13. Ford, J. V., Ivankovich, M. B., Douglas, J. M., Jr., Hook, E. W., III, Barclay, L., Elders, J., et al. (2017). The need to promote sexual health in America: A new vision for public health action. Sexually Transmitted Diseases, 44(10), 579–585.Google Scholar
  14. Galvan, F. H., Davis, E. M., Banks, D., & Bing, E. G. (2008). HIV stigma and social support among African Americans. AIDS Patient Care and STDs, 22(5), 423–436.Google Scholar
  15. Gao, Y., MacDonald, D., Collins, K. D., Alaghehbandan, R., & Chen, Y. (2010). Role of social support in the relationship between sexually transmitted infection and depression among young women in Canada. Journal of Epidemiology, 20(4), 313–318.Google Scholar
  16. Gonzalez, J. S., Batchelder, A. W., Psaros, C., & Safren, S. A. (2011). Depression and HIV/AIDS treatment nonadherence: A review and meta-analysis. Journal of Acquired Immune Deficiency Syndromes, 58(2), 181–187.Google Scholar
  17. Grieb, S. M. D., Shah, H., Flores-Miller, A., Zelaya, C., & Page, K. R. (2017). HIV-related stigma among Spanish-speaking Latinos in an emerging immigrant receiving city. Journal of Immigrant and Minority Health, 19(4), 868–875.Google Scholar
  18. Grov, C., Golub, S. A., Parsons, J. T., Brennan, M., & Karpiak, S. E. (2010). Loneliness and HIV-related stigma explain depression among older HIV-positive adults. AIDS Care, 22(5), 630–639.Google Scholar
  19. Hood, J. E., & Friedman, A. L. (2011). Unveiling the hidden epidemic: A review of stigma associated with sexually transmissible infections. Sexual Health, 8(2), 159–170.Google Scholar
  20. Huang, S.-Y., Hung, J.-H., Hu, L.-Y., Huang, M.-W., Lee, S.-C., & Shen, C.-C. J. M. (2018). Risk of sexually transmitted infections following depressive disorder: A nationwide population-based cohort study. Medicine (Baltimore), 97(43), e12539.Google Scholar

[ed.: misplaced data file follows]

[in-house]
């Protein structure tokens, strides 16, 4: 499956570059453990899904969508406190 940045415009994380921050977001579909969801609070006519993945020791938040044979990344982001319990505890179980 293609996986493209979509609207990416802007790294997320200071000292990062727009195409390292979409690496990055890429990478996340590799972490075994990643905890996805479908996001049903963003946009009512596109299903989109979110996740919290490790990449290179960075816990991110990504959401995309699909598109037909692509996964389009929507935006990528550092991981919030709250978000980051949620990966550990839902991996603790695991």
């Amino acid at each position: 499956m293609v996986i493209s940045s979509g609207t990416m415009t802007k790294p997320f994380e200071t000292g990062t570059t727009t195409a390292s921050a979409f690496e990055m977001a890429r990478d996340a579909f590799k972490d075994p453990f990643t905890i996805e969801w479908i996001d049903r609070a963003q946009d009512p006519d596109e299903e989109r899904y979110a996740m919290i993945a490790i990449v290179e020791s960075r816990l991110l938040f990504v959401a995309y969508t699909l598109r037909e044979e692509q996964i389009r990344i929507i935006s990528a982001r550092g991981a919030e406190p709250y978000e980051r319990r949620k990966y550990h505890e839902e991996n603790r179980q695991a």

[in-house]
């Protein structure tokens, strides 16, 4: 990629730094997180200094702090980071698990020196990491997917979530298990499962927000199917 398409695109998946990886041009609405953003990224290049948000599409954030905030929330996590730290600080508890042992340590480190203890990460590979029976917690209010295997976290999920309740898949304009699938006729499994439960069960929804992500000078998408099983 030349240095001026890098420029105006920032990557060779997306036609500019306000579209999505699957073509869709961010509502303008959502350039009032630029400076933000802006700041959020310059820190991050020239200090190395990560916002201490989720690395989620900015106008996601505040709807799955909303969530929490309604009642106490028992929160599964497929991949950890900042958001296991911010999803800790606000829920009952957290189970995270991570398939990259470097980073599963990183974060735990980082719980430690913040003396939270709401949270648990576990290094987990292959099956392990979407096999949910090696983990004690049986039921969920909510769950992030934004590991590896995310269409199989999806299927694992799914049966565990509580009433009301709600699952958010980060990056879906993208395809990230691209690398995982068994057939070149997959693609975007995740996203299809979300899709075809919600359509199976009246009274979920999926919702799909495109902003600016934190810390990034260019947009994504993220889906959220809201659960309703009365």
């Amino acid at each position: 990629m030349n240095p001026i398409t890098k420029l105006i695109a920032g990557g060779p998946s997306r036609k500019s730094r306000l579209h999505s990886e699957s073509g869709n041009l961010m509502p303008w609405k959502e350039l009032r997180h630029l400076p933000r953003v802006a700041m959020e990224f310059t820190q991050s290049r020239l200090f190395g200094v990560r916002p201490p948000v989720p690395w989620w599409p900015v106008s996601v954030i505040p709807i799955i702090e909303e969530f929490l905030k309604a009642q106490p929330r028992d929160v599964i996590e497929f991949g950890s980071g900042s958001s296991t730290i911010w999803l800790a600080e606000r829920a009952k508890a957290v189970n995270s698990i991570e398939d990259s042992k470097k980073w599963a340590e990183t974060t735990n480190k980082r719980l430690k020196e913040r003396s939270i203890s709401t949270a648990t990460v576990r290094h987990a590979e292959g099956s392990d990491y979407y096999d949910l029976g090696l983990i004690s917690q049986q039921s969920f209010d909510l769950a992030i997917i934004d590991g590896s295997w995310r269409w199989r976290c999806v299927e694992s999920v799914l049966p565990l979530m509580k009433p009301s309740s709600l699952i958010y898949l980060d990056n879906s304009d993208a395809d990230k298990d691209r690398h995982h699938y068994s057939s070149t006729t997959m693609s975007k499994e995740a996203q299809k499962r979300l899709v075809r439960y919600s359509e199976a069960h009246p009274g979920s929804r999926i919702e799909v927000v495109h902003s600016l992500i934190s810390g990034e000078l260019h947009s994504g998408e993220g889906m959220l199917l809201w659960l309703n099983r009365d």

21. Hutton, H. E., Lyketsos, C. G., Zenilman, J. M., Thompson, R. E., & Erbelding, E. J. (2004). Depression and HIV risk behaviors among patients in a sexually transmitted disease clinic. American Journal of Psychiatry, 161(5), 912–914.Google Scholar
  22. Jiao, B., Rosen, Z., Bellanger, M., Belkin, G., & Muennig, P. (2017). The cost-effectiveness of PHQ screening and collaborative care for depression in New York City. PLoS ONE, 12(8), e0184210.Google Scholar
  23. Khan, M. R., Kaufman, J. S., Pence, B. W., Gaynes, B. N., Adimora, A. A., Weir, S. S., et al. (2009). Depression, sexually transmitted infection, and sexual risk behavior among young adults in the United States. Archives of Pediatrics and Adolescent Medicine, 163(7), 644–652.Google Scholar
  24. Kroenke, K., & Spitzer, R. L. (2002). The PHQ-9: A new depression diagnostic and severity measure. Journal of General Internal Medicine, 32(9), 509–515.Google Scholar
  25. Kroenke, K., Spitzer, R., & Williams, J. (2001). The PHQ-9: Validity of a brief depression severity measure. Journal of General Internal Medicine, 16, 606–613.Google Scholar
  26. Li, L., Lee, S.-J., Thammawijaya, P., Jiraphongsa, C., & Rotheram-Borus, M. J. (2009). Stigma, social support, and depression among people living with HIV in Thailand. AIDS Care, 21(8), 1007–1013.Google Scholar
  27. Logie, C., & Gadalla, T. (2009). Meta-analysis of health and demographic correlates of stigma towards people living with HIV. AIDS Care, 21(6), 742–753.Google Scholar
  28. Magaña, S. M., Ramírez García, J. I., Hernández, M. G., & Cortez, R. (2007). Psychological distress among Latino family caregivers of adults with schizophrenia: The roles of burden and stigma. Psychiatric Services, 58(3), 378–384.Google Scholar
  29. Magidson, J. F., Blashill, A. J., Wall, M. M., Balan, I. C., Wang, S., Lejuez, C., et al. (2014). Relationship between psychiatric disorders and sexually transmitted diseases in a nationally representative sample. Journal of Psychosomatic Research, 76(4), 322–328.Google Scholar
  30. Malta, M., Bastos, F. I., Strathdee, S. A., Cunnigham, S. D., Pilotto, J. H., & Kerrigan, D. (2007). Knowledge, perceived stigma, and care-seeking experiences for sexually transmitted infections: A qualitative study from the perspective of public clinic attendees in Rio de Janeiro, Brazil. BMC Public Health, 7(1), 18.Google Scholar
  31. Mazzaferro, K. E., Murray, P. J., Ness, R. B., Bass, D. C., Tyus, N., & Cook, R. L. (2006). Depression, stress, and social support as predictors of high-risk sexual behaviors and STIs in young women. Journal of Adolescent Health, 39(4), 601–603.Google Scholar
  32. Nanni, M. G., Caruso, R., Mitchell, A. J., Meggiolaro, E., & Grassi, L. (2015). Depression in HIV infected patients: A review. Current Psychiatry Reports, 17(1), 530.Google Scholar